Your affectionate son

Milton Robinson

The Years of Anguish: Fauquier County, Virginia, 1861-1865, collected and compiled for the Fauquier County Civil War Centennial Committee by Emily G. Ramey and John K. Gott.

Contributed and transcribed by T. J. Smith

Milton Robinson on Fold3.





The U. S. Constitution and “States’ Rights”

11 09 2016
official_presidential_portrait_of_thomas_jefferson_by_rembrandt_peale_1800

Thomas Jefferson – Wow

Much has been said about the notion of States’ Rights as the cause of the Civil War from a Confederate perspective, and of the idea of the United States formed under its Constitution as a sort of “men’s club,” with a membership consisting of states who were free to come and go as they pleased. Is the near absence from the The Federalist of the concept of secession due to a general assumption of applicability or of irrelevance, even of inconceivability? I’m no Constitutional scholar, but I thought you all might like to read these paragraphs from Ron Chernow’s Alexander Hamilton, which can be found on pages 573-574. Thomas Jefferson was a real piece of work, man. A real gem – who, if you recall, was not a framer of the Constitution. We pick up the story in 1798 (ten years after the Constitution’s ratification), after the passage of the Federalist’s onerous Alien and Sedition Acts [brackets and emphasis mine]:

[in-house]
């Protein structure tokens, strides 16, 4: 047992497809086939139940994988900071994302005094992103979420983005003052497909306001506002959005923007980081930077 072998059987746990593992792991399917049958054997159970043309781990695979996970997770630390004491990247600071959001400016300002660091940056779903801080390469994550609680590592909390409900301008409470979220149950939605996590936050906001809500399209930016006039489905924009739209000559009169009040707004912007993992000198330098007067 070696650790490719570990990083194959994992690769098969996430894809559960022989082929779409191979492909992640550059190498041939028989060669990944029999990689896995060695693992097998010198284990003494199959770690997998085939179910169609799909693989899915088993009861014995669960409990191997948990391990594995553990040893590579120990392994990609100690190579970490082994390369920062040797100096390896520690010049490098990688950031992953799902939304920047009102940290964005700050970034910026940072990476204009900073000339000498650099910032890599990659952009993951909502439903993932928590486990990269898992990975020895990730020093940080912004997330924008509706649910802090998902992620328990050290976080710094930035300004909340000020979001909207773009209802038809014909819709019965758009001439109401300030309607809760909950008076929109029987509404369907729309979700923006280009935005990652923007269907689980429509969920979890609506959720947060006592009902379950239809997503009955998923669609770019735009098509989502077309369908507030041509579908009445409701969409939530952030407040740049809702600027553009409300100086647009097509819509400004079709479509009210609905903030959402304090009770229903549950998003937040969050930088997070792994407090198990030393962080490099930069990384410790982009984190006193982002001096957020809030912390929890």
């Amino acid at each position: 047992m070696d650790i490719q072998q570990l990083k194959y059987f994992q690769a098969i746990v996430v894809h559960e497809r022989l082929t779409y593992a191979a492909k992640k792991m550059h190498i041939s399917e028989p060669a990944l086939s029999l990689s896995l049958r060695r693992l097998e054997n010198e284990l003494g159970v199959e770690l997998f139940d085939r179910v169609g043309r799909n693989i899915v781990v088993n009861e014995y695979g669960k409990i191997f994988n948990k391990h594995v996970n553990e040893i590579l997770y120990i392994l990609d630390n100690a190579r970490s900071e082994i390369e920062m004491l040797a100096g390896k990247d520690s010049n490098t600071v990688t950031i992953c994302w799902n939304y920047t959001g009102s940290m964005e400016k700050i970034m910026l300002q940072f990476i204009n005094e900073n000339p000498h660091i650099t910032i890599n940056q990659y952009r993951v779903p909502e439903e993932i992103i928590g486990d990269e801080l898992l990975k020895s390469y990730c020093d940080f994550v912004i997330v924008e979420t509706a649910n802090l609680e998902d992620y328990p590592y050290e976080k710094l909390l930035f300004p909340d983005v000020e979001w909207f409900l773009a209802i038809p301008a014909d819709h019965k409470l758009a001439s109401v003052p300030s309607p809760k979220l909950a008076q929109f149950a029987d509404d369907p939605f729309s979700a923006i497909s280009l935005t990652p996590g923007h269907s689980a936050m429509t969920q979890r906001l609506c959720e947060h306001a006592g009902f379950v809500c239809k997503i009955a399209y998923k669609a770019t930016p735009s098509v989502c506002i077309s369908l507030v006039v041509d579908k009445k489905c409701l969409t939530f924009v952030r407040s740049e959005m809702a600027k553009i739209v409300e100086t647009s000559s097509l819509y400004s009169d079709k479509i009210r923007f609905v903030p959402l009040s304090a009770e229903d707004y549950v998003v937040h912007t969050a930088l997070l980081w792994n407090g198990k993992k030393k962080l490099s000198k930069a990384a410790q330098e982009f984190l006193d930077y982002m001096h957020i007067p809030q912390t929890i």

alexander_hamilton_portrait_by_john_trumbull_1806

Alexander Hamilton – chief architect of the Constitution, but backer of the Alien and Sedition Acts as a private citizen